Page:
HIRAM (hī'rām, Heb. hîrām, sometimes also hûrām and hîrôm). 1. King of Tyre in the reigns of David and Solomon, with both of whom he was on friendly terms. His father was Abibaal. Hiram is first mentioned in 2Sam.5.11, almost at the beginning of his reign, when he sent messengers to David with cedar logs, carpenters, and masons who built David a house. The wood was floated in rafts down the coast to Joppa and then brought overland to Jerusalem. Hiram, an admirer of David, sent an embassy to Solomon after David’s death (1Kgs.5.1); and Solomon promptly took advantage of the situation and arranged for Hiram to send him cedar and fir timber from Lebanon. It is evident that Tyre was predominant over Phoenicia at the time, for the Sidonians (1Kgs.5.6) are spoken of as servants of Hiram, and the “stone-squarers” (1Kgs.5.18 kjv) were men of Gebal (modern Jebail) north of Beirut.
2. A worker in brass whom Solomon brought from Tyre to help build the temple (1Kgs.7.13-1Kgs.7.14, 1Kgs.7.40-1Kgs.7.45 jb, kjv, mlb, mof, nasb, rsv; “Huram” in 2Chr.2.13-2Chr.2.14; 2Chr.4.11-2Chr.4.16). See also Huram.
Josephus says (Apion I. 17, 18) that the father of Hiram was Abibalus, who had been king of Tyre before him; that Hiram and Solomon wrote many letters to each other, consulting one another on problems they had—at which Solomon was the better at offering solutions; and that he died at the age of fifty-three after a prosperous reign of thirty-four years.
2. A skilled craftsman sent by Hiram to Solomon to help him build his palace and the Temple. His father was a native of Tyre of a family of craftsmen, but his mother was of the tribe of Naphtali (1 Kings 14:2). 2 Chronicles 2:13 says she was of the daughters of Dan. He was skilled in working with all sorts of materials—gold and silver, copper and iron, wood, and cloth—and was a fine engraver. Among the important metal parts of the Temple and its furnishings that he made were the two bronze pillars, called Jachin and Boaz, the elaborate capitals on the pillars, the molten sea and the twelve oxen on which it rested, ten bases of bronze, ten basins of bronze, and the pots, shovels, and tossing-bowls used in the Temple.
International Standard Bible Encyclopedia (1915)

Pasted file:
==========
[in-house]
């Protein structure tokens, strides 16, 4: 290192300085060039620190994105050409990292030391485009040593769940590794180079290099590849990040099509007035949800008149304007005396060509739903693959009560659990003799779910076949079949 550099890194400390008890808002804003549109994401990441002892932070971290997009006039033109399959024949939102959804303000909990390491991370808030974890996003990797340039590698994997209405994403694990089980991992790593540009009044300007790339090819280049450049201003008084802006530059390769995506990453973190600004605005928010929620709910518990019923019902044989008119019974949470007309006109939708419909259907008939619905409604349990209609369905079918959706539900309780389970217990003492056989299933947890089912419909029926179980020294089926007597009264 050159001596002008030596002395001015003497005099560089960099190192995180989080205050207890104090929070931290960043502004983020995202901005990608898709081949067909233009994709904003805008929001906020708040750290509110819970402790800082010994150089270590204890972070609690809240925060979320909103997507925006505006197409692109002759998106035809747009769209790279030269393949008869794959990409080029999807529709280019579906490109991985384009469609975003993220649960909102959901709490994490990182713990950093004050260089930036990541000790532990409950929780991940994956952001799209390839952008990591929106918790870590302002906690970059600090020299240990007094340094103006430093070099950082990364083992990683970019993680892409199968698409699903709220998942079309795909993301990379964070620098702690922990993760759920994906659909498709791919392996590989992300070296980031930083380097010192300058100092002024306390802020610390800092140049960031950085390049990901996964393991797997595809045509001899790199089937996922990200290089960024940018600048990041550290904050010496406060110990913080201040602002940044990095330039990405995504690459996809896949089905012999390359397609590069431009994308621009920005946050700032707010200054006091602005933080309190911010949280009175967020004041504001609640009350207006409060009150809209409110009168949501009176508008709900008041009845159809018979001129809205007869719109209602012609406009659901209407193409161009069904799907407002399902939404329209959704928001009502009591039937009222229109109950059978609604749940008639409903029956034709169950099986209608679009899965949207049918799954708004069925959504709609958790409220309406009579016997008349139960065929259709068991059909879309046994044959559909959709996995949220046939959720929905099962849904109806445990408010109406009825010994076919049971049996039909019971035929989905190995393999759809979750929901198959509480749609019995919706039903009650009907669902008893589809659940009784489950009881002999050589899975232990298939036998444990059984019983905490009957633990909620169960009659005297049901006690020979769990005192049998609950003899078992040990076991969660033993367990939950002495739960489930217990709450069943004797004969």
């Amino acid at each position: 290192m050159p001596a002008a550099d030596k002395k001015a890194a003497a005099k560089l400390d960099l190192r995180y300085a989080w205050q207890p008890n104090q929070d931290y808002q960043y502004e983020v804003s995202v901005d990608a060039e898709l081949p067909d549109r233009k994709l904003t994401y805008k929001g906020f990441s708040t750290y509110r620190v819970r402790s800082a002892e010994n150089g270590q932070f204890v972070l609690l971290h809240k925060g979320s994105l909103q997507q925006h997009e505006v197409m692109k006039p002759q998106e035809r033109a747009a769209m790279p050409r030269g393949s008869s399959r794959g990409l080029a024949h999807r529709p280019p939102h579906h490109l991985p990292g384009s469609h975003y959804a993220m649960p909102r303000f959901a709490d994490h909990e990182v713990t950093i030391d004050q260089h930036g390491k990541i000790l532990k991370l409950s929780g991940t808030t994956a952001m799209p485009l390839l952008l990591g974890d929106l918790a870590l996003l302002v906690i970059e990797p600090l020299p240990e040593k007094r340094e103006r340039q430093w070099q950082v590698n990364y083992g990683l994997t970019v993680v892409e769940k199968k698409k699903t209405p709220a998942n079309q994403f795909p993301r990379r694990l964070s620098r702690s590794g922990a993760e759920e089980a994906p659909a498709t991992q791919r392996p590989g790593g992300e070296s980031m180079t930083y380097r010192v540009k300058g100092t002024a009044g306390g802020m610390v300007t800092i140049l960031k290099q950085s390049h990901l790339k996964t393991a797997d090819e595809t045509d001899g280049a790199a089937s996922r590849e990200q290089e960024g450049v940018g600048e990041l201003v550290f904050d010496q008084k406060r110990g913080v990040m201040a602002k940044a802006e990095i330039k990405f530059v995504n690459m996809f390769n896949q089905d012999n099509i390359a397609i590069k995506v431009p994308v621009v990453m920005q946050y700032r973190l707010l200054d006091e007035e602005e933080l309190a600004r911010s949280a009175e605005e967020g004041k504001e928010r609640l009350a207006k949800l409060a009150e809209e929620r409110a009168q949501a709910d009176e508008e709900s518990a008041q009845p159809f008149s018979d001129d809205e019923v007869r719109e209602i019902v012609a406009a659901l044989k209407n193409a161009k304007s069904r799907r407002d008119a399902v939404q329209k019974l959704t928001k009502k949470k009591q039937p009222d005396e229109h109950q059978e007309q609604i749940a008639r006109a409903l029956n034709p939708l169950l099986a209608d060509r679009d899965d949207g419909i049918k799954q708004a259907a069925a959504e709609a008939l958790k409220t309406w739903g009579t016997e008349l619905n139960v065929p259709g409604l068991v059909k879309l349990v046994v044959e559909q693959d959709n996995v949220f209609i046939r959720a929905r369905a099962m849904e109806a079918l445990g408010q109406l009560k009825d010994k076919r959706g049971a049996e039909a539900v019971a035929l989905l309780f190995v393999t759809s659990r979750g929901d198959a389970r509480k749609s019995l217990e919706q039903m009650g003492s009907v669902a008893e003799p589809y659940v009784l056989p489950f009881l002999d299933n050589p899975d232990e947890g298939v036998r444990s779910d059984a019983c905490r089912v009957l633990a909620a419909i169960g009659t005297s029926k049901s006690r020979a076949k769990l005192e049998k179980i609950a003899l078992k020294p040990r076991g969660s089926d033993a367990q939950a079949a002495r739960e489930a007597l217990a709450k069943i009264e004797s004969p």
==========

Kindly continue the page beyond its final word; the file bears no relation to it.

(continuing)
There is some confusion regarding the form of this name. In the books of Samuel and Kings the prevailing form is "Hiram" (chiram); but in 1Ki 5:10,18 margin (Hebrew 24,32); 7:40 margin "Hirom" (chirom) is found. In Chronicles the form of the word is uniformly "Huram" (churam).
(1) A king of Tyre who lived on most friendly terms with both David and Solomon. After David had taken the stronghold of Zion, Hiram sent messengers and workmen and materials to build a palace for him at Jerusalem (2Sa 5:11; 1Ch 14:1). Solomon, on his accession to the throne, made a league with Hiram, in consequence of which Hiram furnished the new king of Israel with skilled workmen and with cedar trees and fir trees and algum trees from Lebanon for the building of the Temple. In return Solomon gave annually to Hiram large quantities of wheat and oil (1Ki 5:1 (Hebrew 15) ff; 2Ch 2:3 (Hebrew 2) ff). "At the end of twenty years, wherein Solomon had built the two houses, the house of Yahweh and the king’s house," Solomon made a present to Hiram of twenty cities in the land of Galilee. Hiram was not at all pleased with these cities and contemptuously called them "Cabul." His displeasure, however, with this gift does not seem to have disturbed the amicable relations that had hitherto existed between the two kings, for subsequently Hiram sent to the king of Israel 120 talents of gold (1Ki 9:10-14). Hiram and Solomon maintained merchant vessels on the Mediterranean and shared mutually in a profitable trade with foreign ports (1Ki 10:22). Hiram’s servants, "shipmen that had knowledge of the sea," taught the sailors of Solomon the route from Ezion-geber and Eloth to Ophir, whence large stores of gold were brought to King Solomon (1Ki 9:26; 2Ch 8:17 f).
Josephus (Apion, I, 17, 18) informs us, on the authority of the historians Dius and Menander, that Hiram was the son of Abibal, that he had a prosperous reign of 34 years, and died at the age of 53. He tells us on the same authority that Hiram and Solomon sent problems to each other to solve; that Hiram could not solve those sent him by Solomon, whereupon he paid to Solomon a large sum of money, as had at first been agreed upon. Finally, Abdemon, a man of Tyre, did solve the problems, and proposed others which Solomon was unable to explain; consequently Solomon was obliged to pay back to Hiram a vast sum of money. Josephus further states (Ant., VIII, ii, 8) that the correspondence carried on between Solomon and Hiram in regard to the building of the Temple was preserved, not only in the records of the Jews, but also in the public records of Tyre. It is also related by Phoenician historians that Hiram gave his daughter to Solomon in marriage.
(2) The name of a skillful worker in brass and other substances, whom Solomon secured from Hiram king of Tyre to do work on the Temple. His father was a brass-worker of Tyre, and his mother was a woman of the tribe of Naphtali (1Ki 7:14), "a woman of the daughters of Dan" (2Ch 2:14 (Hebrew 13); 1Ki 7:13 ff; 2Ch 2:13 f (Hebrew 12,13)).
Jesse L. Cotton